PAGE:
Tuesday, August 12, 2014

Keys to fulfilled Christianity - Peace of Christ's Lordship

Colossians 3:15 "Let the peace of Christ rule in your hearts, to which indeed you were called in one body; and be thankful."

What does it mean to be a fulfilled Christian? I'm certain that for some it may mean having things finally going your way or having a life that is successful, problem free and pain free. What does the scripture, and Paul here in particular, have to tell us about what it means to be a fulfilled Christian? Whenever you read the entire Colossian letter, the theme is centered upon the fact that "Jesus is enough". In developing that truth doctrinally in Colossians 1-2, Paul aims to unpack it practically in Colossians 3-4. 

Unless you and I are finding our fulfillment in Jesus Christ, we won't experience nor retain fulfillment. With that said, Colossians 3:15-17 gives us the specific keys to fulfilled Christianity. Another epistle written at the same time as Colossians, Ephesians, has similar statements in Ephesians 5:18-21 that we find here in Colossians 3:15-17. Therefore we will include Paul's remarks from that epistle in upcoming posts.  

Point of Application: So what are the keys to fulfilled Christianity? To answer that question we will spell it out in the point of application for today's post: The keys to fulfilled Christianity are Christ's Lordship, the Holy Spirit, the scriptures and thankfulness.  

Key #1 to fulfilled Christianity - The Peace of Christ's Lordship - Colossians 3:15

When the Holy Spirit says in Colossians 3:15 "Let the peace of Christ rule in your hearts....", how do we fulfill that command? In briefly looking back through Colossians 3:1-14, the answer is plain: surrender to Christ's Lordship. As one scans over Colossians 3:1-14, the overwhelming emphasis has to do with "giving it all to Jesus" or "surrendering to Christ's Lordship".1 

Colossians 3:1 tells us as believers to "keep seeking the things above, where Christ is, seated at the right hand of God". By looking unto the One who alone can lead and aid us in the Christian walk (Psalm 121:1-2), we are in affect handing over to Jesus Christ our priorities, behavior, speech and relationships. One of the repeated practical points made by Paul throughout Colossians 3:1-14 is to "put off" the old life (3:5,8) and "put on" the new self which is being renewed in the image of Jesus Christ.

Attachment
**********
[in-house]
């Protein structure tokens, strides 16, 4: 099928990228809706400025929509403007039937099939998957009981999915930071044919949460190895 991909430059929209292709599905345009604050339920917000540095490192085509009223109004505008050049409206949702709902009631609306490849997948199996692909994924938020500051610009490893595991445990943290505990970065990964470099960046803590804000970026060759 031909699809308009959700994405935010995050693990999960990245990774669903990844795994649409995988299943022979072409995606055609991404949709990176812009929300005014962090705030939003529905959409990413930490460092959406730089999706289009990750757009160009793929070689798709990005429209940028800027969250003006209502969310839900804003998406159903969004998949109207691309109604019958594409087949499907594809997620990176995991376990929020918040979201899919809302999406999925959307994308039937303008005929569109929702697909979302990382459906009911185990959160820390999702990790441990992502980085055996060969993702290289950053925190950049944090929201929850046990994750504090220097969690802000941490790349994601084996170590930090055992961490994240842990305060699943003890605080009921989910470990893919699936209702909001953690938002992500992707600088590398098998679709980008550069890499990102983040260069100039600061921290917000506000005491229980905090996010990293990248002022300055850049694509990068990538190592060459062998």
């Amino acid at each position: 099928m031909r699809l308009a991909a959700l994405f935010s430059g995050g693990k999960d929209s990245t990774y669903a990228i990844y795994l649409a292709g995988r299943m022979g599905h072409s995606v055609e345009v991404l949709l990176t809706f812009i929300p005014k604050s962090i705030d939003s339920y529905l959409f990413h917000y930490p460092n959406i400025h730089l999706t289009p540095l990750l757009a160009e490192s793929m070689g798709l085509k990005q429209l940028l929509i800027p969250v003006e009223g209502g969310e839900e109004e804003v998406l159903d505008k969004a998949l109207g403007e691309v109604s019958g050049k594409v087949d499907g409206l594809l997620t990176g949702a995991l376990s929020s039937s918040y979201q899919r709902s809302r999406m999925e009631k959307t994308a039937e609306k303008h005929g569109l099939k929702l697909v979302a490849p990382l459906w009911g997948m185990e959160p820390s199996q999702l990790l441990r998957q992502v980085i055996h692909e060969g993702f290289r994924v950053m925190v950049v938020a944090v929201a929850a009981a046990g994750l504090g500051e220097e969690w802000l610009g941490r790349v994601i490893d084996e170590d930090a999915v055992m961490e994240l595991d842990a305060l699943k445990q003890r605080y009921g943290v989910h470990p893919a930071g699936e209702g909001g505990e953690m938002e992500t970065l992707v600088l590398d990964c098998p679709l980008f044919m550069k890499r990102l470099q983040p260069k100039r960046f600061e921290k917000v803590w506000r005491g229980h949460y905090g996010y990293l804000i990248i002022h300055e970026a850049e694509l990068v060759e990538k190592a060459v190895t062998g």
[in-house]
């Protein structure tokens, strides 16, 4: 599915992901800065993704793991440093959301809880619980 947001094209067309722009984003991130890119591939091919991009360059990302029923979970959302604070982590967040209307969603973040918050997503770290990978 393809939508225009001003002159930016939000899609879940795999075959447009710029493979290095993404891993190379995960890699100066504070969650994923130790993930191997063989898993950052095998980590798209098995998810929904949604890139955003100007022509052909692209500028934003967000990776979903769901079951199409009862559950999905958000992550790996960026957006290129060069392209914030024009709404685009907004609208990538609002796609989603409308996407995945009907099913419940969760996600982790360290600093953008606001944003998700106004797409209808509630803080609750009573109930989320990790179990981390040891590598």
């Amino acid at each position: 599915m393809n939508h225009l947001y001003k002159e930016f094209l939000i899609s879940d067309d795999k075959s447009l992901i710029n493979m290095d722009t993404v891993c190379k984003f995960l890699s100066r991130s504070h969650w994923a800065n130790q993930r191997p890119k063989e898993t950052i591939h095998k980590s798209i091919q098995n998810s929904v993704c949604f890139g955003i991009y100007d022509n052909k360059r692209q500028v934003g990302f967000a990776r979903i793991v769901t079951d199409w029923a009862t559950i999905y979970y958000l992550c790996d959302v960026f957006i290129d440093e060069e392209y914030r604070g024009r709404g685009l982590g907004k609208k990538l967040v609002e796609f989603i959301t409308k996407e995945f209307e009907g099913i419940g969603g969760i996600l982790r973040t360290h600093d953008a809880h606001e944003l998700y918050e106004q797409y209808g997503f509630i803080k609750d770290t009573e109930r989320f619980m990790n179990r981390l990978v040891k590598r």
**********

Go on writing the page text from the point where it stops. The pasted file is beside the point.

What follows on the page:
When Jesus Christ is Lord of our life, there is peace. In the context of 2 Thessalonians 3:16 for example, we could say Jesus Christ is the Lord of peace: "Now may the Lord of peace Himself continually grant you peace in every circumstance. The Lord be with you all!" When Jesus was ministering on this earth and walked on the water in Mark 4:39 where his disciples were in a boat, He rebuked the storm and the text states: "And the wind died down and it became perfectly calm." Christ's Lordship is such a dominate theme in describing our salvation that without His authority in our lives, we cannot enjoy the benefits of our salvation. The oft quoted verse of Romans 6:23 drives home this point:  "For the wages of sin is death, but the free gift of God is eternal life in Christ Jesus our Lord." 

All the time at our house we tell our children that if they will do as we say, they will have a much more enjoyable experience than if they try to do it their way. The Christian's relationship with the Lord Jesus Christ operates on similar principles. To love Him is after all to do as He says. (John 14:21) Whenever we make Jesus Christ's Lordship our priority, there will be peace. Certainly we may well begin with the attitude of obedience or an "I have to" approach to our Christian life.  However as we become more closely acquainted with the Lord Jesus Christ, He has a way of turning my "have-to's" into "want-to's". What begins as a duty of obedience becomes a delight of surrender. 

As you and I wave the white flag of surrender to Jesus Christ's Lordship, we are really waving the flag of victory in the Christian life.

More tomorrow..... 


1. For those readers desiring to see a detailed treatment of Christ's Lordship in Colossians 3, I will refer to last week's  post: 

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